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By Tim Radford
The answer: take wind farming onto the high seas. The force of the winds sweeping across the open ocean would be enough to generate 18 billion kilowatts—which is about the global annual energy demand right now.
The scientists report in the Proceedings of the National Academy of Sciences that although the best that wind farms on land can deliver is electricity at the rate of 1.5 watts per square meter, the mid-latitudes of the North Atlantic could do much better: up to 6 watts per square meter.
In a calculation that is overtly hypothetical, they evaluate winds as so much kinetic energy to be exploited. Ocean wind speeds are at least 70 percent higher than wind speeds over land. Surface winds in the North Atlantic can reach 11 kms per second and 13.5 kms per second in the Southern Hemisphere, which would be enough in theory to take generating rates up to 20 or even 80 watts per square meter.
Research at this level does not answer the world's energy problems: instead it sets out, once again, the viable possibility of a world driven by renewable energy, rather than the fossil fuels that drive ever-higher greenhouse gas levels in the atmosphere, and potentially catastrophic global warming and climate change.
And it is one step onwards from a cascade of such thinking over the past few years. In 2013, scientists at the University of Delaware worked out that wind, solar and renewable sources could deliver almost all the energy needs of the U.S.
Other groups—including one at Stanford University in the U.S.—have not just backed up this reasoning but extended it, with a roadmap for at least 139 of the 197 nations that in December 2015 resolved to take steps to contain global warming to no more than 2°C by 2100.
But the laws of thermodynamics present practical problems. One of these is that, because energy is always conserved, a wind farm inevitably "saps" the energy of the wind that slams into the turbines, leaving a weaker wind for the next turbine in its path.
So although, in theory, winds could deliver at the rate of 60 to 80 watts per square meter, this "turbine drag" would slow the winds at every stage.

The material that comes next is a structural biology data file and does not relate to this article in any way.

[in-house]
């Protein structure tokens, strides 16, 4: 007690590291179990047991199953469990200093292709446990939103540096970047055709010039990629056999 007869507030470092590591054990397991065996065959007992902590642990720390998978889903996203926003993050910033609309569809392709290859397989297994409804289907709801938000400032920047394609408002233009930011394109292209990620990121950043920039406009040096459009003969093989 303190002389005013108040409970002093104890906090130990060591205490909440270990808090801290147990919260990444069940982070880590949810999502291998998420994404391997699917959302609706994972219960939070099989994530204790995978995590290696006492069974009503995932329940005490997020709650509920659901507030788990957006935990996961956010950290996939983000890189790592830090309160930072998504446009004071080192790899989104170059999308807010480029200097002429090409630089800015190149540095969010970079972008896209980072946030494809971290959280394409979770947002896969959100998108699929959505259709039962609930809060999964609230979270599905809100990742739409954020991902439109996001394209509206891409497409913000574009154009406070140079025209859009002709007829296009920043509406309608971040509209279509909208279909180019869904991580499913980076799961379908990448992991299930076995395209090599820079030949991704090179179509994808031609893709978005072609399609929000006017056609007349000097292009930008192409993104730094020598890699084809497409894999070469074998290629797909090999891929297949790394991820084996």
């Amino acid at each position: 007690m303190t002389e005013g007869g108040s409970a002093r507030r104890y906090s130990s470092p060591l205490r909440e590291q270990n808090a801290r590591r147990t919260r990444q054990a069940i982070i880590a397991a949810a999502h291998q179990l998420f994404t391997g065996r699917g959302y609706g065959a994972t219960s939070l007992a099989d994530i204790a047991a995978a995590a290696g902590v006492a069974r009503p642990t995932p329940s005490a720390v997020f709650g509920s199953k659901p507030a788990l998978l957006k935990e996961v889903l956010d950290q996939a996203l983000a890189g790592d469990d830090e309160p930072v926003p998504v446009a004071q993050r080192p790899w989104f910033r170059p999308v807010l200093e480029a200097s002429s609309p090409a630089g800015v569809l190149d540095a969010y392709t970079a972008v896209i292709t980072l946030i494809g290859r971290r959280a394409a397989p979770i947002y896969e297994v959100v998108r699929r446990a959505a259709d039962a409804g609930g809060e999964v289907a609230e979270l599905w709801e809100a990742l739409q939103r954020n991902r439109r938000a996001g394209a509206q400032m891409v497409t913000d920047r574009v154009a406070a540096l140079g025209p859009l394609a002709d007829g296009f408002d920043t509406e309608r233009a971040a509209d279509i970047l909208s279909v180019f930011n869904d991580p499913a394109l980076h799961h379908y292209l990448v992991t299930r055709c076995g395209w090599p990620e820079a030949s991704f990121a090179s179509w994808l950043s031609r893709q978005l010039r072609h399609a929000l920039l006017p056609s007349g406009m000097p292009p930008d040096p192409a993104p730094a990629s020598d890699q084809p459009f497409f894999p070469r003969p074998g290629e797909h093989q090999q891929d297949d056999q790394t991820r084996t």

Even so, engineers could look forward to a harvest of 3 to 5 watts per square meter, which is much higher than the best available on land.
Someone had to do the sums. "Are the winds so fast just because there is nothing out there to slow them down? Will sticking giant wind farms out there just slow down the winds so much that it is no better than over land?" asked Ken Caldeira, senior scientist at the global ecology department at the Carnegie Institution for Science at Stanford.
Problems to Solve
"The real question is can the atmosphere over the ocean move more energy downward than the atmosphere over land is able to?"
In principle, their answer is: yes, it can. Open ocean wind farms spread across 3 million square kilometers of ocean could in theory harness so much more of the atmosphere's energy and generate all the power the world needs right now.
That still leaves all the other problems unsolved: the challenge of engineering turbines fit for the open ocean and of catering for seasonal variations in wind energy; of collecting the generated current and delivering it to the world's cities, and the even bigger problem of the national and global politics involved. But sophisticated modeling says there is nothing on Earth to prevent it being done.
"While no commercial-scale deepwater wind farms yet exist, our results suggest that such technologies, if they become technically and economically feasible, could potentially provide civilization-scale power," the scientists wrote.
Reposted with permission from our media associate Climate News Network.
EcoWatch Daily Newsletter
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